Go inside this production of Dead Man Walking with engaging articles, notes from the director, a complete plot synopsis, artist bios, and more.
Opera at its best takes the universal themes of humanity and brings them to life in the space and time of a live performance.
Many of the most deeply complex issues human beings will ever face are at the heart of many great operas, including the one you are about to experience at Lyric. In the emotional and spiritual journeys of its two central characters, Dead Man Walking makes us think in new ways about basic, life-changing concepts, such as guilt, innocence, punishment, and forgiveness.
In the opera, there is no question that death row inmate Joseph De Rocher is guilty, but he is portrayed as thoroughly human, not a monster, allowing us to enter into his painfully conflicted, multilayered emotions. It is also essential to the opera’s cumulative impact that composer Jake Heggie and librettist Terrence McNally devote equal attention – and equal sensitivity – to both sides: the agony of the victims’ families, and also that of De Rocher and his family. The creators of this opera do not preach; instead, they present the story straightforwardly and ask audiences to make up their own minds.
The opera’s own journey began with the book of the same name by Sister Helen Prejean, one of the most remarkable women of her generation, whose passionate advocacy against the death penalty continues to make a worldwide impact today. The book’s operatic adaptation offers audiences an unsparingly honest, devastatingly moving libretto set to superbly imaginative, instantly accessible, totally memorable music. The full impact of the piece in the opera house is something no operagoer will ever forget. It’s hardly surprising that, following its acclaimed world premiere 19 years ago, it has become one of the most frequently performed of all contemporary operas, acclaimed not just in America but all over the world.
Dead Man Walking is typical of today’s Lyric, where we are producing more new work than ever before. From the world premiere of Bel Canto at the Lyric Opera House to the Chicago premieres of An American Dream, Fellow Travelers, Charlie Parker’s Yardbird, and other chamber operas produced in smaller venues, contemporary work has become a thrilling way for us to attract new audiences to Lyric.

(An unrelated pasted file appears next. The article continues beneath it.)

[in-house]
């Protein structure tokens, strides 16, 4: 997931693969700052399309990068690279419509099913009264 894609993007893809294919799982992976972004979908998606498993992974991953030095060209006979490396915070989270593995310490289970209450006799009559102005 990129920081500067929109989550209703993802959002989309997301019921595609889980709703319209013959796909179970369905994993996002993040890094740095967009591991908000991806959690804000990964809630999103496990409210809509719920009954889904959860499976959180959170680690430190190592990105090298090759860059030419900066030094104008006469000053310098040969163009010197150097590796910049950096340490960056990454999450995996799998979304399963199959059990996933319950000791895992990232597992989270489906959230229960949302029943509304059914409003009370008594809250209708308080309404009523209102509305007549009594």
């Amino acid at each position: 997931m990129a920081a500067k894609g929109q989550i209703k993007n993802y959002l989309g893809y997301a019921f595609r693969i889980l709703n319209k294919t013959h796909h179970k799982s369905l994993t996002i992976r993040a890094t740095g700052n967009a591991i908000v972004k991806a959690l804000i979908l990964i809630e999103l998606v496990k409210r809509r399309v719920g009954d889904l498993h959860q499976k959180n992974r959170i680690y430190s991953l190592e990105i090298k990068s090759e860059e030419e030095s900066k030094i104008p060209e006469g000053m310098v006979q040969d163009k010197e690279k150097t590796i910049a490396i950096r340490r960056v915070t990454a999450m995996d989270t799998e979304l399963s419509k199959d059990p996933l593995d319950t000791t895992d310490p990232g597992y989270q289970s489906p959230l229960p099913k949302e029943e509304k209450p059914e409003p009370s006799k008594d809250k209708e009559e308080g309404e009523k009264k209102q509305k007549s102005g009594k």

Those productions have all earned critical and public acclaim, but the real measure of success is how often and in how many different ways people choose to interact with Lyric. The opera house is our home, and our mission is also to engage people where they are, reflecting the city and communities we serve. In everything we do at Lyric, we strive to use our art form to create connection, understanding, and inspiration.
If you are experiencing Lyric for the first time, we hope your initial encounter with Lyric is so impactful and engaging that you will make the company a part of your life. By focusing on building our audience of the future, we will ensure that both Lyric and the art form of opera remain culturally relevant and artistically important for the next generation.
Everyone involved in the Lyric premiere of Dead Man Walking has approached it with extraordinary dedication. We know you will find it an overwhelming experience in the opera house.
WHAT IS OUR CAPACITY OF FORGIVENESS?
That is the question I am confronted with every time I return to Dead Man Walking. This piece can be viewed (usually by people who have never seen the opera) as a referendum on the death penalty. I find that lets everyone off the hook far too easily.
Generally people’s views on capital punishment are fixed: you are either for it or against it, end of discussion. What, I believe, this piece really asks the audience is something far more difficult. Would you have the capacity to forgive someone who perpetrated a horrible crime, such as the ones depicted in this piece, against a loved one?
I find myself very low on the forgiveness scale, something of which I am not proud. When I am confronted with the question of, could I forgive, I don’t honestly know the answer. Each time I work on Dead Man Walking, I carefully chart Sister Helen’s journey, step by step, and I am constantly surprised when I reach the moment that she cannot answer the question herself, as to whether she has forgiven the killer. Her faith is based on being able to see the face of God in each and every person. What if she finds she is unable see it in this man? Or forgive him?
The centerpiece of the first act is an aria, sung by Sister Helen as she travels to the prison for the first time to meet the murderer, Joseph De Rocher:
This journey to Christ.
This journey to my God.
This journey to myself.
To my Jesus.
To this man.
This journey to the truth.
Helen’s journey is our journey, our journey to the truth, the truth about ourselves.
—By Leonard Foglia